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The Personal Data Protection Act of Thailand

Thailand’s Personal Data Protection Act (PDPA) was finally approved in February 2019 by the Thai National Legislative Assembly, after several legislative attempts. The PDPA was published in the Royal Thai Government Gazette following the passage of the bill, and came into effect on May 28, 2019. Organizations now have one year to fully comply with their policies by May 27th 2020.

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Overall, the PDPA will change Thailand’s data protection landscape as this is the country’s first comprehensive legislation on the issue. Many of the standards and responsibilities under the PDPA have been adapted from the EU General Data Protection Regulation (GDPR), reflecting Thailand’s expectation of obtaining a European Commission decision on adequacy. The implementation of this legislation by Thailand has been partly inspired by many GDPR standards, and will significantly increase privacy protections for Thailand-based companies. Although an official English translation of the PDPA is not yet available, companies working in Thailand or handling Thai personal data will need to get to know this law quickly before its implementation date, which is less than a year away.

Overview

Similar to the GDPR, the purpose of the PDPA is to protect data proprietors (i.e. data subjects under the GDPR) in Thailand from unauthorized or illegal collection, use or release and processing of their personal data. The PDPA applies to non-Thailand organizations that either provide products and services to Thailand individuals or monitor individual behavior in Thailand. The legislation is expected to have a significant effect on non-Thailand-based online service providers, who hope to continue serving the Thai market.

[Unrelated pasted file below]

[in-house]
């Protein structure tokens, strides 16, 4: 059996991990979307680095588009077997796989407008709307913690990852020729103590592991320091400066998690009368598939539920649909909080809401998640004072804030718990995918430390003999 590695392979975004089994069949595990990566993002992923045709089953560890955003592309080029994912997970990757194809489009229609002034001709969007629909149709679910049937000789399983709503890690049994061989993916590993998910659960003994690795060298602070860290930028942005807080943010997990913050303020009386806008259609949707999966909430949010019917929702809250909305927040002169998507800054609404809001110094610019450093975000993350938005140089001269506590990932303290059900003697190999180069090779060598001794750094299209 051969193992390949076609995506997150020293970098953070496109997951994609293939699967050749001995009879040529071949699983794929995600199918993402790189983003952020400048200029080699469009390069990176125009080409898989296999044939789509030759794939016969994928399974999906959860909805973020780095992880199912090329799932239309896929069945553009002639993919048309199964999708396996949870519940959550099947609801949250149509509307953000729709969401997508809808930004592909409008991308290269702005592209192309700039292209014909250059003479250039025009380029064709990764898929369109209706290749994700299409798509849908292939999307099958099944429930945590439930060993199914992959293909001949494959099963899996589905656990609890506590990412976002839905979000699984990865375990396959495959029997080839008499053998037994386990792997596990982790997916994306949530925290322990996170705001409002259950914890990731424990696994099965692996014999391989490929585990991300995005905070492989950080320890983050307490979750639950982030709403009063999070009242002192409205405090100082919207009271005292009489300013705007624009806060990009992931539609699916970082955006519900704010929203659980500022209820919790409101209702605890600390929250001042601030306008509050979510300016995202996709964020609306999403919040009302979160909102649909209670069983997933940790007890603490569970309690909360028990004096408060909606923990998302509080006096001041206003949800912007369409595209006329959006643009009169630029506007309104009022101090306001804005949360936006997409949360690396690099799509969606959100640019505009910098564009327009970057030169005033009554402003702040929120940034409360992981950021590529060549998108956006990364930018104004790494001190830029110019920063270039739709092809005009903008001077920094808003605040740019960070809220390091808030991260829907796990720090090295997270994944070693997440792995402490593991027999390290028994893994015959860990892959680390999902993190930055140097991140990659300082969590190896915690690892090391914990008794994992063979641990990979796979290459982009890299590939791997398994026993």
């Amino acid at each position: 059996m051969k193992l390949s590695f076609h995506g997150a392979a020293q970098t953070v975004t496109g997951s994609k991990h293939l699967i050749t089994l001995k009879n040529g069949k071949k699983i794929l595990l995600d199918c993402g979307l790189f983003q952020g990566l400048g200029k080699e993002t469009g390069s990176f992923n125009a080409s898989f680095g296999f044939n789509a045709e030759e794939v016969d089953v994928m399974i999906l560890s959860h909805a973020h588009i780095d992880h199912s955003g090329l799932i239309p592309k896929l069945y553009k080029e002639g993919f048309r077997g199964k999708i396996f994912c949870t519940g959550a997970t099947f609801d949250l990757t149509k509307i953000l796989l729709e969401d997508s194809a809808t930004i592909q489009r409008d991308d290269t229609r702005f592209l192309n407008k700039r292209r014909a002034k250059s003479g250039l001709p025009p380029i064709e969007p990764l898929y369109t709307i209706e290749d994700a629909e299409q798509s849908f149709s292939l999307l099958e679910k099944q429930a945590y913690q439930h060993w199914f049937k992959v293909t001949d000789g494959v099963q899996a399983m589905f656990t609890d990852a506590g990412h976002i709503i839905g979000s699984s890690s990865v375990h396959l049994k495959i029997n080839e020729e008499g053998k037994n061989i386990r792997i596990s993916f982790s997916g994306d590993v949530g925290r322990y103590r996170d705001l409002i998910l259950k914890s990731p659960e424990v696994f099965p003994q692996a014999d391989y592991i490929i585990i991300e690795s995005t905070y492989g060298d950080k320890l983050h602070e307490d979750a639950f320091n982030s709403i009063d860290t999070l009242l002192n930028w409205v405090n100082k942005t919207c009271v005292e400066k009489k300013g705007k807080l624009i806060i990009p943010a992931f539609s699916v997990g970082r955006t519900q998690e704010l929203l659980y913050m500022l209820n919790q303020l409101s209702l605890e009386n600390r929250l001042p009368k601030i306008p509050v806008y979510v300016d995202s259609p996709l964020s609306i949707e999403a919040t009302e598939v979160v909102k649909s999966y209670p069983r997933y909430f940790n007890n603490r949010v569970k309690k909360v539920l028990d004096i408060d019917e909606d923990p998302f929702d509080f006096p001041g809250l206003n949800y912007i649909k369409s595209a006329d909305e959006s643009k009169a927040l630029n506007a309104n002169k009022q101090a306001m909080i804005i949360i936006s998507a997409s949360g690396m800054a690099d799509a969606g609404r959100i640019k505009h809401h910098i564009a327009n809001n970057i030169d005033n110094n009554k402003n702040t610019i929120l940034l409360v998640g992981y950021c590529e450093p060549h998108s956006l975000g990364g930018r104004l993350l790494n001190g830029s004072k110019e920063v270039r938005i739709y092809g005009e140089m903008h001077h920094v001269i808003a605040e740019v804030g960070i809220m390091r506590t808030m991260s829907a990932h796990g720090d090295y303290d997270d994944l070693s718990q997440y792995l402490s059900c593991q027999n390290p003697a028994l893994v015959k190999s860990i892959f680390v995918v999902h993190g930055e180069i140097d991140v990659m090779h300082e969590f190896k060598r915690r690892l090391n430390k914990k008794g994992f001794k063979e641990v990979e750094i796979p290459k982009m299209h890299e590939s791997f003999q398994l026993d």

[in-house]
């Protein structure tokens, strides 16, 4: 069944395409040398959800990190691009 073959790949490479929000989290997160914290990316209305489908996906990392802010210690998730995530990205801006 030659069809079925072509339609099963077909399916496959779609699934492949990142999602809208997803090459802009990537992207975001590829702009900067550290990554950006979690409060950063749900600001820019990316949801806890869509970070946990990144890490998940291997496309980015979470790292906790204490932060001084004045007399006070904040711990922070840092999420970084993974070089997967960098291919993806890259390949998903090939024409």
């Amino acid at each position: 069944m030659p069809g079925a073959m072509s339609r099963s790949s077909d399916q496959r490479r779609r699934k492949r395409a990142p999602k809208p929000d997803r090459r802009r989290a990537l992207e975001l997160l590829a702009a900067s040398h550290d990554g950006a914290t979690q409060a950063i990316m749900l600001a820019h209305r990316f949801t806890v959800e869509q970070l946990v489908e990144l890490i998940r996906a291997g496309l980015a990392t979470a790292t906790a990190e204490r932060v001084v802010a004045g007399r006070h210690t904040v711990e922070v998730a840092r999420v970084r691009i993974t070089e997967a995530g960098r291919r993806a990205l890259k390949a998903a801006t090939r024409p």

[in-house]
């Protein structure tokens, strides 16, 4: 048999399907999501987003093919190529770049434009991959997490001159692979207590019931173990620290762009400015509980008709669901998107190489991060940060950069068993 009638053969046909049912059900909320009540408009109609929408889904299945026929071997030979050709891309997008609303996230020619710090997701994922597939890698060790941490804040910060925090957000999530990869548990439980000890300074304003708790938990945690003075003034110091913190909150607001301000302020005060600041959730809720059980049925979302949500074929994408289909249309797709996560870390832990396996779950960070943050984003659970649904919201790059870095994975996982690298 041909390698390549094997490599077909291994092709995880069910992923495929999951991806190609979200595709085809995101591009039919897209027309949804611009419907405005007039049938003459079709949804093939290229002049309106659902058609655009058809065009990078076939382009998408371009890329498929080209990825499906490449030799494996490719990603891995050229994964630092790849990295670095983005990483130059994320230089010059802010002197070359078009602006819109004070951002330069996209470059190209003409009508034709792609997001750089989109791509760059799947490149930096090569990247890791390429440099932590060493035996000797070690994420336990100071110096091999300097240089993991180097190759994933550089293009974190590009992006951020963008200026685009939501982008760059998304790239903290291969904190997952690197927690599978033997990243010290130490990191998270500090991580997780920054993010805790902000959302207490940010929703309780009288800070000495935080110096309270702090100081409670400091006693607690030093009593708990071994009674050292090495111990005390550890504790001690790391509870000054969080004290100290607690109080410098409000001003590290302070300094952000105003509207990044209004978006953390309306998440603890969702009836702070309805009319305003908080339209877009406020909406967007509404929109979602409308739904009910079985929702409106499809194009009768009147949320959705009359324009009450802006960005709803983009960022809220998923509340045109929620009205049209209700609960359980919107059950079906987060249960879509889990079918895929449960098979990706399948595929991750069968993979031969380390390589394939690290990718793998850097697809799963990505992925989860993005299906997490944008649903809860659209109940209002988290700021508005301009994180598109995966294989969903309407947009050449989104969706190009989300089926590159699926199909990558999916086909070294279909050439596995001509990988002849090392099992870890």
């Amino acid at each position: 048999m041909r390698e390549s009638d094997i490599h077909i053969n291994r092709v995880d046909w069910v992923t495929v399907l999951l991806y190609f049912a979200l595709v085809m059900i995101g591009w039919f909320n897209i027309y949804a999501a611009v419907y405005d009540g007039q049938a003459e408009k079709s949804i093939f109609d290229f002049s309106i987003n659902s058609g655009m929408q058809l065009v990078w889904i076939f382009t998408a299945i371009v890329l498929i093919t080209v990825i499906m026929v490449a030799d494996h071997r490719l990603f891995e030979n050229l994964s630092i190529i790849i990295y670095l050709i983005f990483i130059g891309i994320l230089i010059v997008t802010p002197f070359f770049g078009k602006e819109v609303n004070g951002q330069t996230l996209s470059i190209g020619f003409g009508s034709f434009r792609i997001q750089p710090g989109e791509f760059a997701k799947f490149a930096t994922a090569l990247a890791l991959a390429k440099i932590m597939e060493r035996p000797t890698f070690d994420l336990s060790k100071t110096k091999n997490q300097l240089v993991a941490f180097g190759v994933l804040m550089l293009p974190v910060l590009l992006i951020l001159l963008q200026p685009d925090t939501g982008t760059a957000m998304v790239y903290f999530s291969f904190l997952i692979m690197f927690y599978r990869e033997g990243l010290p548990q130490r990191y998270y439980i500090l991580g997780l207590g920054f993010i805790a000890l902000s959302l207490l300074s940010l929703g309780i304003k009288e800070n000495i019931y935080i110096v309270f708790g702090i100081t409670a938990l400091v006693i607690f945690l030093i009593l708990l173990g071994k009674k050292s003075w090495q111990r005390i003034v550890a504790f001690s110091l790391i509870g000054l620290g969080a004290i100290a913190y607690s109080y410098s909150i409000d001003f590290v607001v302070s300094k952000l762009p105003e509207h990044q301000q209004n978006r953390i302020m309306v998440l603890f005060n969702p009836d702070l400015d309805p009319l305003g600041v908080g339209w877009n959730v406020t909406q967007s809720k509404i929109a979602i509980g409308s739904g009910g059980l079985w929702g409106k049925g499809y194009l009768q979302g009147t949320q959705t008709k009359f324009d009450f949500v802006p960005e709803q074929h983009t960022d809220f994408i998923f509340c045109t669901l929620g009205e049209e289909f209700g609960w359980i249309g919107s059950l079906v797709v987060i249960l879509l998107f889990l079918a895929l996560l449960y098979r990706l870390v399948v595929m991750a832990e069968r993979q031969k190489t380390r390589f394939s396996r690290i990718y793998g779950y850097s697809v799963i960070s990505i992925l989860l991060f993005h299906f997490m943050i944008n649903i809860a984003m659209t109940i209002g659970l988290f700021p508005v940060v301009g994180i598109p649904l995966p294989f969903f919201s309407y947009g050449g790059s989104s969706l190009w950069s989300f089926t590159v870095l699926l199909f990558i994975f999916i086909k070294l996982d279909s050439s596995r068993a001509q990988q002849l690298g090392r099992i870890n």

The GDPR borrows a variety of criteria from Thailand’s PDPA. First, the law sets out a series of legal bases that entities must use to process information from data owners. These legal bases, like the GDPR, include agreement, legal obligation, public interest, and legitimate interest. However, individual rights under the PDPA are quite close to those found under the GDPR, covering the right of access, content, erasure and rectification. And eventually, like the Data Protection Authorities (DPAs) of the GPDR, the PDPA must set up a Personal Data Protection Committee (PDPC) to enforce the law and provide guidance to help companies ensure that the PDPA complies. Let’s look at the main criteria and concepts found in the new legislation in Thailand.

Key Definitions

The specified terms used in the PDPA are generally consistent with other GDPR-inspired legislation, further suggesting that Thailand may be following an EU-inspired agreement.

Personal Data: Broadly defined as information that can identify an entity directly or indirectly, excluding data from a deceased person and private business data such as contact information, names, or addresses.

Data Controller: A person or agency allowed to decide on the collection, use or disclosure of personal data.

Data Processor: A person or organization that gathers, uses or discloses personal data according to the data controller’s orders.

What is Sensitive Personal Data?

The PDPA sets out stringent requirements for the collection and preservation of sensitive personal data, including personal data relating to:

racial or ethnic origin

Political opinions

Religious or philosophical convictions

Criminal records

Trade union memberships

Genetic data

Biometric data

Medical records

Sexual orientation or preferences

Collection of confidential personal data is illegal, except in certain cases, such as medical emergencies or as required by law, without the express consent of the data owner.